What not to eat when you are diagnosed with AFib.
Atrial Fibrillation (AFib) is a heart rhythm disorder which is prevalent in more than 2.5 million Americans and 4.5 million Europeans. The disorder causes a person’s heart beat to go awry and pump blood in disorganized patterns that causes breathe shortness, heart palpitations, chronic fatigue and confusion. The condition essentially causes the chambers of the heart to work in disorder so that blood is not filtered properly and is not accurately pumped through the arteries.
Some people affected with the condition have experienced their heart beating over 200 times per minute. The condition can have a negative impact on a person’s quality of living and many side effects can be experienced which can eventually lead to serious heart conditions and other fatal disorders, if not taken care of immediately. Although restoring normal cardiac rhythm is possible through minor surgical procedures, adapting healthy lifestyle changes like including more fresh produce of fruits and vegetables and lesser fats and sodium is recommended. There are some foods that should not be consumed to avoid AFib which are discussed in this article.
Drinking even a few alcoholic beverages while you are out with your buddies can increase your risk of experiencing an AFib episode if you are diagnosed with the condition. Most doctors would recommend a glass of red wine every day with a meal because when used in moderation, alcohol can be beneficial for heart health. However, a study conducted by the Journal of the American College of Cardiology found that even moderate drinking can pose a risk of Atrial Fibrillation. Surprisingly, their studies showed that AFib inception was prevalent in wine and liquor drinkers and not beer drinkers.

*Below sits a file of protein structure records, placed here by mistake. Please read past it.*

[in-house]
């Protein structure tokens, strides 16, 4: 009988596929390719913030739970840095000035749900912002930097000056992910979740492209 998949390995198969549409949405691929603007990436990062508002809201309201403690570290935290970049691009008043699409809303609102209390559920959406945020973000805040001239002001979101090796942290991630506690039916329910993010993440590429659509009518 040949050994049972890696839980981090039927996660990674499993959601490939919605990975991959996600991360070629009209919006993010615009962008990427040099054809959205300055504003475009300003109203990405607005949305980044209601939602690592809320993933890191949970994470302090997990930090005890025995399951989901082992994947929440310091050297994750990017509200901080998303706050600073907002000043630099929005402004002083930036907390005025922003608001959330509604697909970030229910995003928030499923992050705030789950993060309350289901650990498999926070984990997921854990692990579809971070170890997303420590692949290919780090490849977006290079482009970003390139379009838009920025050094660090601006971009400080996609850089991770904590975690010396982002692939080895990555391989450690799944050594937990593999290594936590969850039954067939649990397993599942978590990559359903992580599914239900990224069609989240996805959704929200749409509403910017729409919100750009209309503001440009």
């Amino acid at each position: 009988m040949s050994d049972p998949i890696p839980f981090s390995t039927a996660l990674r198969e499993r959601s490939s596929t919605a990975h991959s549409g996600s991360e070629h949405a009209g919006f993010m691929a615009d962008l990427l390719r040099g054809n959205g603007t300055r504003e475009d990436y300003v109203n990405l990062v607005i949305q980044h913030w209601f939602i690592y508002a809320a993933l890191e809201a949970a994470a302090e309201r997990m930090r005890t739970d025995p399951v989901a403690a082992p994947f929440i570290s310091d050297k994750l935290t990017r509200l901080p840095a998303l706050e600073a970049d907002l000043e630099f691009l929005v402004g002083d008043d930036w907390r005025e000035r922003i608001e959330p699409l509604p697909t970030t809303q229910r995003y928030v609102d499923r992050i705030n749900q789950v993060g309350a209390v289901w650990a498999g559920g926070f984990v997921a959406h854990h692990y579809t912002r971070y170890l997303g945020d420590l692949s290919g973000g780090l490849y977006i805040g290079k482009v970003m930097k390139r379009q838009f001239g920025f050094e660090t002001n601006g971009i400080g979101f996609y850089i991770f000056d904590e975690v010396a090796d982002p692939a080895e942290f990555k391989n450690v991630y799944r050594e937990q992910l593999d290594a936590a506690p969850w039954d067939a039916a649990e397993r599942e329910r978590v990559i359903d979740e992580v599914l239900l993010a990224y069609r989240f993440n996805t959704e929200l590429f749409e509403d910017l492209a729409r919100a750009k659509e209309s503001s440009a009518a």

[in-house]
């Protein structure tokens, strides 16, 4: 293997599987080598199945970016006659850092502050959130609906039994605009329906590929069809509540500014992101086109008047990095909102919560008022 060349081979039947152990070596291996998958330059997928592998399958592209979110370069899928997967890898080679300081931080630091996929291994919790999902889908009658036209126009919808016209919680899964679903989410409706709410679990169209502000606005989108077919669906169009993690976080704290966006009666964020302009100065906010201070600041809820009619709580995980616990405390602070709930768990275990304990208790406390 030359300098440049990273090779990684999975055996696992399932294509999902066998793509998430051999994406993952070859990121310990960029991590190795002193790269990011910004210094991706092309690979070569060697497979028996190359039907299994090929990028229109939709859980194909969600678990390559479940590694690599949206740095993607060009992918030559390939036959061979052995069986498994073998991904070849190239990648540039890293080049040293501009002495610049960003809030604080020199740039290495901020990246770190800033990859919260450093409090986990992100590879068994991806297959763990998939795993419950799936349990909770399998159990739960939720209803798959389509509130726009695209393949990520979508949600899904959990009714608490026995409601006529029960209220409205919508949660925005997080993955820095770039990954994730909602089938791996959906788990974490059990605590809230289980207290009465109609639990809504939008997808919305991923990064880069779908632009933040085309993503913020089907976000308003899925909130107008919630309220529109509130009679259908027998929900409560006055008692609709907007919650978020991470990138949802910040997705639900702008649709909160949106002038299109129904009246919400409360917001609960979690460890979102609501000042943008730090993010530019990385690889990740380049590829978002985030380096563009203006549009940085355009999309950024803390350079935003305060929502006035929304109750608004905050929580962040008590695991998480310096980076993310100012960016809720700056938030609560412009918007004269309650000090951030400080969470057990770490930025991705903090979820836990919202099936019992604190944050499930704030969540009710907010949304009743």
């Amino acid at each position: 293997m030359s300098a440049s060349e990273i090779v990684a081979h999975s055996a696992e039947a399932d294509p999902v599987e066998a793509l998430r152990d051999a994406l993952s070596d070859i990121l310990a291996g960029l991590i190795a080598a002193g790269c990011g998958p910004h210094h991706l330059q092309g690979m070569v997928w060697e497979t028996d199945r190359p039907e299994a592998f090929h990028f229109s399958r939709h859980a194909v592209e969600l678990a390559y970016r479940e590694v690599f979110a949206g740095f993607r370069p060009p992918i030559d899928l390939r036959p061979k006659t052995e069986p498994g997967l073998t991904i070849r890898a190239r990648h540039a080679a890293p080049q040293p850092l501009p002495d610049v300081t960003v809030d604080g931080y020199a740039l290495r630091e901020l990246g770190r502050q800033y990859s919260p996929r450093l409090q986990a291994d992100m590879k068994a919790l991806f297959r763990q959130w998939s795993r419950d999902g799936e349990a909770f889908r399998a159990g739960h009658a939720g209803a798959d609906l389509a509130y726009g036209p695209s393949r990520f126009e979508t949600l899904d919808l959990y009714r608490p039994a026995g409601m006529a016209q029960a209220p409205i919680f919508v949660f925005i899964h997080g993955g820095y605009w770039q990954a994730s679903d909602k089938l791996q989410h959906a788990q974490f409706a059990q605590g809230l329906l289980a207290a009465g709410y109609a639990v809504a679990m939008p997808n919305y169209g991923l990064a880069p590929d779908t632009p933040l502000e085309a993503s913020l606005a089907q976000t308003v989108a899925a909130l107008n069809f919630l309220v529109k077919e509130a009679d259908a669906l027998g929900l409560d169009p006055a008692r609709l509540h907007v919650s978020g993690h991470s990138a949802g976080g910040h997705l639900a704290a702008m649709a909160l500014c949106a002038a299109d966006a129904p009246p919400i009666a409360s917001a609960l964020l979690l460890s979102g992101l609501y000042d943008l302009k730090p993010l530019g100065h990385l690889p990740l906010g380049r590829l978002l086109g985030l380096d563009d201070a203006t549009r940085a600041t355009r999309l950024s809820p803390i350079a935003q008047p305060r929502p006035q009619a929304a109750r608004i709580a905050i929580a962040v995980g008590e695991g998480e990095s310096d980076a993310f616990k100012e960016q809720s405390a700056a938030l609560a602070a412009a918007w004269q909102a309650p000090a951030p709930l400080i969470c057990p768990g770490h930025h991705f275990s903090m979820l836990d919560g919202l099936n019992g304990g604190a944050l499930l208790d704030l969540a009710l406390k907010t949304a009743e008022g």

Heavy drinkers who have more than three drinks every day have an additional 8% chance of being diagnosed with AFib. Similarly, binge drinkers who have more than five drinks in a day also have a higher chance of developing irregular heart patterns. All these studies only conclude that alcohol is a no-no if you want to keep AFib at bay and have a healthy heart. However, if you can’t keep off the bottle, limit your drinking to 2-3 drinks per day and try to take a few days off a week to keep the system alcohol-free. Keep in mind that alcohol raises your risk of bleeding if you are taking heart medication like blood thinners. Also, vitamin k antagonists mixed with alcohol can be harmful in that it reduces the body’s ability to clot blood while bleeding.
Coffee and tea contain caffeine which is a stimulant that increases the heart rate temporarily.
Coffee is widely used to keep awake during times of stress because of it’s stimulant property which invigorates the central nervous system and tricks you to believe you are not sleepy. However, moderate coffee might not directly affect your AFib condition, so be mindful when you drink some next time around and see what it does for your body before deciding to kick it out of your lifestyle. Consumption of caffeine inducing foods can also leave the body dehydrated which can increase the chances of an AFib incident. Shifts in dehydration levels can also cause disruptions in the body’s normal functions so keeping well hydrated is essential especially when involved in any kind of heavy physical or sport activities.
Like coffee and tea, chocolate also acts as a stimulant and increases the heart’s rate temporarily immediately after consumption. This spike in heart beat is caused by a chemical called phenethylamine, which can upset the system to trigger Atrial Fibrillation. However, this mostly applies to chocolate eaten in large doses and applies to individuals who suffer from acute AFib.
So, stick to small doses of chocolate and substitute your regular chocolate for dark chocolate which contains lesser sugar and cacao which is great to promote healthier cardiovascular systems and boost blood circulation whilst lowering cholesterol levels and blood pressure.
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